Resource Category: Suicide

Suicide is death caused by injuring oneself with the intent to die. People considering suicide typically feel an overwhelming, never-ending (or continuous) sense of hopelessness, helplessness, and despair. They believe suicide is the only way to stop the suffering.

Suicide is a complex issue and should not be attributed to a single cause. Not everyone who dies by suicide has been diagnosed with a mental illness, and not all people with a mental illness seek to end their lives by suicide.

Many factors can contribute to someone’s decision to end their life, such as loss, trauma, addiction, serious illness, and other life events that feel overwhelming. Remember, it is the experience of the events (not necessarily the events themselves) that contribute to a person feeling overwhelmed and unable to cope.

The language you use makes a difference. When talking about suicide or suicide-related behaviors, stay away from “committed suicide.” Instead, use terms such as “died by suicide” or “completed suicide attempt.” It is a common, and harmful, idea that those who died by suicide “commit” something wrong, e.g., a crime, a sin, etc., against themselves. And this blame only furthers stigma. We need to recognize that suicide is a disease that drives people toward self-harm and treat them without blame or shame. By changing the way we speak about it, we can begin to eliminate the stigma and criminalization of suicidal behaviors.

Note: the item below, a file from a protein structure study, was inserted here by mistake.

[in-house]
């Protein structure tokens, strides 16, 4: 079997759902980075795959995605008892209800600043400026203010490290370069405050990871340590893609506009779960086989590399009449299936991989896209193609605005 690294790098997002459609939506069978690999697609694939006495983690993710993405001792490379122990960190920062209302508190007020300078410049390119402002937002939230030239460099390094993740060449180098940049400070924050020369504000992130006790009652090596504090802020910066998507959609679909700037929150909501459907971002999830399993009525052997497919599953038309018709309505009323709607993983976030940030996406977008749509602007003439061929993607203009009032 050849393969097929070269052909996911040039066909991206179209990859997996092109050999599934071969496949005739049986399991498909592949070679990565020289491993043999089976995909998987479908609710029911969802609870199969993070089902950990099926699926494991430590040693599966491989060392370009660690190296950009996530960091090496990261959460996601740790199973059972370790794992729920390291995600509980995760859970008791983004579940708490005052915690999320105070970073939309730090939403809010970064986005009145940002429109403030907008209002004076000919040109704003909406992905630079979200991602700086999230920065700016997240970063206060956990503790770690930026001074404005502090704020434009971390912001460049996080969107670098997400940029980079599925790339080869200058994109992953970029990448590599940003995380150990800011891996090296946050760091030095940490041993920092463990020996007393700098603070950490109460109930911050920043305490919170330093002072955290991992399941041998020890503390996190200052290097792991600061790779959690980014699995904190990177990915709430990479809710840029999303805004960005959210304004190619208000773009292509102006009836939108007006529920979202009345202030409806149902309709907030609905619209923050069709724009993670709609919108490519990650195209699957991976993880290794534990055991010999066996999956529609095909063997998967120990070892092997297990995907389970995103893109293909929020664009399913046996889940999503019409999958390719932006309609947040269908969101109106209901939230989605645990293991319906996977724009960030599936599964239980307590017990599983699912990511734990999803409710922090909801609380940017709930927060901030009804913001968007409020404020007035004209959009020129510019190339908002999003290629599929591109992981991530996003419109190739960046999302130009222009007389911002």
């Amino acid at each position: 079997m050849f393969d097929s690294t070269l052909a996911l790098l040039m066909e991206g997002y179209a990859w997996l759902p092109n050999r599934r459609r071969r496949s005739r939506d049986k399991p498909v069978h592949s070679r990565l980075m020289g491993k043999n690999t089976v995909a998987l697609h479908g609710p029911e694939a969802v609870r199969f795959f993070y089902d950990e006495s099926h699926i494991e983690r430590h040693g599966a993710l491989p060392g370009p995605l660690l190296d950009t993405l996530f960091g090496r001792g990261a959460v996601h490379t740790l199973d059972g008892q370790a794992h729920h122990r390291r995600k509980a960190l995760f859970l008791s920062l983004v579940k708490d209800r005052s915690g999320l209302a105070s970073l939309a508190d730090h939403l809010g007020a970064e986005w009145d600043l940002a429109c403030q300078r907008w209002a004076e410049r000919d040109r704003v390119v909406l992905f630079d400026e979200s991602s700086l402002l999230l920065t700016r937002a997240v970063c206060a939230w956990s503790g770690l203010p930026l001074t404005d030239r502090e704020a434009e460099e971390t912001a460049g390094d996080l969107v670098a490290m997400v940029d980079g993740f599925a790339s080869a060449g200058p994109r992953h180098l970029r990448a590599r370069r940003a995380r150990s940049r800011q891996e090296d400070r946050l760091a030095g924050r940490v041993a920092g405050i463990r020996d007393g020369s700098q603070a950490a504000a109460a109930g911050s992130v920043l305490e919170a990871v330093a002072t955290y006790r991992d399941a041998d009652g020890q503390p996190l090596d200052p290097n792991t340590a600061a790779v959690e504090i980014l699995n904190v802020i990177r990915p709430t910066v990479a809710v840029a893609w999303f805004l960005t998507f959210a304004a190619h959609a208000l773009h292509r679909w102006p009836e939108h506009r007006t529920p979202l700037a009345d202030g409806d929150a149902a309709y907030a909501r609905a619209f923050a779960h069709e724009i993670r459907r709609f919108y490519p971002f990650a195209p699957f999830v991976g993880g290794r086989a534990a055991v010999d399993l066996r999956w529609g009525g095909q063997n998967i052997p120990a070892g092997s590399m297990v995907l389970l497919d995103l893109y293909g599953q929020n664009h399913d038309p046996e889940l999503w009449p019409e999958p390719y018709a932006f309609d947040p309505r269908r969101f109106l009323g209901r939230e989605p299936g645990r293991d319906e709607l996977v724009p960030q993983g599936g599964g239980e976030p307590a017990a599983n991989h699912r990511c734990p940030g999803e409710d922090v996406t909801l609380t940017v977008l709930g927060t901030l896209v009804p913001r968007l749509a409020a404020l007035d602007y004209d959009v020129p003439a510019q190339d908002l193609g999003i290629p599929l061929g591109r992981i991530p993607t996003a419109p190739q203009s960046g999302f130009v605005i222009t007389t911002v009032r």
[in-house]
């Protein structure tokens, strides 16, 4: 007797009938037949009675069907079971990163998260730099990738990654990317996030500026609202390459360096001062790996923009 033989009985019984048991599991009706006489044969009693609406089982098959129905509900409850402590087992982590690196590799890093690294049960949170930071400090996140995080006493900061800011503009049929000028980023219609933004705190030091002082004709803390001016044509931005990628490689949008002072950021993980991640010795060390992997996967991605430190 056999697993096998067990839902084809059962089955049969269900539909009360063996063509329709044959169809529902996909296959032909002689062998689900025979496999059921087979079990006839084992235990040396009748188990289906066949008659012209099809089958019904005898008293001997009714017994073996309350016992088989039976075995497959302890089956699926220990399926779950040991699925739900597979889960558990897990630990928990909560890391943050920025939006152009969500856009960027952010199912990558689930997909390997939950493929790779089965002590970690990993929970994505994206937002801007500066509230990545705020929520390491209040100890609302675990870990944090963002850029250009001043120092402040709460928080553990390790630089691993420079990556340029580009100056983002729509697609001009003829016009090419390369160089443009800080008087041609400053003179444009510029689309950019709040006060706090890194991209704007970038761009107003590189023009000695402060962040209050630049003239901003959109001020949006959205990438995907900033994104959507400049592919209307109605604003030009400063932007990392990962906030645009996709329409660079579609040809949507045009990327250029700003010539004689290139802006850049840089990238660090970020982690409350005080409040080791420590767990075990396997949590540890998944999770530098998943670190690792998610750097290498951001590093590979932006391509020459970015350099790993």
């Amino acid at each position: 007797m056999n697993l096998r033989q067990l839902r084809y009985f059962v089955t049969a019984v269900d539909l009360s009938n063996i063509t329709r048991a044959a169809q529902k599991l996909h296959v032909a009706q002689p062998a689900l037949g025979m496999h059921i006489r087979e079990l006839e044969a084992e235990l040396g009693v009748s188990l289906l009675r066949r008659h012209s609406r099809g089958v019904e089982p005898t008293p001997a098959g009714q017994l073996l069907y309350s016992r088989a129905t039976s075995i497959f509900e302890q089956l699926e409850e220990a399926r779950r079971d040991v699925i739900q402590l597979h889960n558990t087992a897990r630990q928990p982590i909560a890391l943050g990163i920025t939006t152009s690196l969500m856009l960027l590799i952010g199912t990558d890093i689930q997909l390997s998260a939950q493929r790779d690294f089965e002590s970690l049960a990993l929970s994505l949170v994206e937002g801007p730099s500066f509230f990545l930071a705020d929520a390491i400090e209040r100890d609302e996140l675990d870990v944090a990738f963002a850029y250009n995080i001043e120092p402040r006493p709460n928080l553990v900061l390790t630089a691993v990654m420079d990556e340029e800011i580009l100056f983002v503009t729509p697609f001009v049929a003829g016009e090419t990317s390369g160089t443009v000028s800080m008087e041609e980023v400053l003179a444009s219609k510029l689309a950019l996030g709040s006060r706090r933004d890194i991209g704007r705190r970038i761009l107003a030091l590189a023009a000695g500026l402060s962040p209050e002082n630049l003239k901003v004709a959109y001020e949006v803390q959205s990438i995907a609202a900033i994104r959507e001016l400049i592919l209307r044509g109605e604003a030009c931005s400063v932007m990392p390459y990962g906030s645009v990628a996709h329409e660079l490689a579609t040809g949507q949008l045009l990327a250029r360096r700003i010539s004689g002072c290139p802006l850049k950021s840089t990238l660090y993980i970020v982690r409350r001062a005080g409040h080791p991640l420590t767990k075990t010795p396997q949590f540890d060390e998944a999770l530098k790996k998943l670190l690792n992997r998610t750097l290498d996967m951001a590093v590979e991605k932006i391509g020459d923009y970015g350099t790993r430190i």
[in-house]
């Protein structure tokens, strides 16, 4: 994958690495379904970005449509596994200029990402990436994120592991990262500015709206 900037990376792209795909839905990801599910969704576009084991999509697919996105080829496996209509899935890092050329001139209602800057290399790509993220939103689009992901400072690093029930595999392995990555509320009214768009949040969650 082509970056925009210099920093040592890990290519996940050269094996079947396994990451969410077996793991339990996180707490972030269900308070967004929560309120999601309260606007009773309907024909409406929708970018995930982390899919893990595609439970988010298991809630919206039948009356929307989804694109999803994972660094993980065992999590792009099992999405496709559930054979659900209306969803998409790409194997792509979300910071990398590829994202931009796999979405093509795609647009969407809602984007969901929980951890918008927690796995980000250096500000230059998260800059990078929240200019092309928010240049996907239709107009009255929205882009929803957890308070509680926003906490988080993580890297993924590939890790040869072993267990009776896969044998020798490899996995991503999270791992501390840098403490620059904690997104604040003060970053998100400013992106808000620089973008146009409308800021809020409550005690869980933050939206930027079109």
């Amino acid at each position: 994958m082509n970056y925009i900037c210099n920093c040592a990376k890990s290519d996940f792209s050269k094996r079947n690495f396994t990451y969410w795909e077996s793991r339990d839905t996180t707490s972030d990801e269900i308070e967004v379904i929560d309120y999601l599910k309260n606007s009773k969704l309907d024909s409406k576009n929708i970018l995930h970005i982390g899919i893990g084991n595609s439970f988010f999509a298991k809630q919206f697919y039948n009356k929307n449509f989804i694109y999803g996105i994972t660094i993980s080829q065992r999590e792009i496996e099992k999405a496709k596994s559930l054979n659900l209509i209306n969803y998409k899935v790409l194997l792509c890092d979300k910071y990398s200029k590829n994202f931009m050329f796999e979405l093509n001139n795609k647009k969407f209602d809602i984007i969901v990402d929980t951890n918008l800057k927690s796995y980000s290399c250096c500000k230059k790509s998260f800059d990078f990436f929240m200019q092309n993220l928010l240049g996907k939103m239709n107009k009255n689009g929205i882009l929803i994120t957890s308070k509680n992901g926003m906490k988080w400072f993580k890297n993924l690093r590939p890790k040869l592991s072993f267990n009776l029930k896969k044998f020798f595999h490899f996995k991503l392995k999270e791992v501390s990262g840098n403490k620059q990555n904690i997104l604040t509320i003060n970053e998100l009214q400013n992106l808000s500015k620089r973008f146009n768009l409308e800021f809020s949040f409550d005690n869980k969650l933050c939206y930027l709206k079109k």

Rosh Hashanah is an exciting time of year. It’s a chance to reflect on our past and set our intentions and goals for our future. This opportunity for growth and achievement can be thrilling. But for people who didn’t think they would make it to the new year — because they were struggling with suicidal ideation, survived an attempted suicide, or went through a traumatic experience that left them emotionally drained — entering the synagogue and facing the prospect of a new year can be overwhelming. In those moments that feel daunting, we need to reorient ourselves, breathe, and pause. In other words, we need Rosh Hashanah.
Depending on the traditions of a person’s specific Jewish community, a death by suicide can include all of the same prayers and rituals as any other death.However, we should remember the particular sensitivities around death by suicide and the family and friends who survive. We offer some prayers and rituals, written by survivors, you might use or adapt.
As Mental Health Awareness Month draws to a close, I think about my friends’ son who died by suicide a few weeks ago. He was 16. It’s every parent’s worst nightmare, and my heart aches for my friends. This most awful of tragedies continuously haunts me. It’s impossible to imagine that someone who is 16—who has his whole life in front of him—could be in so much pain that he chooses to make such an irreversible decision...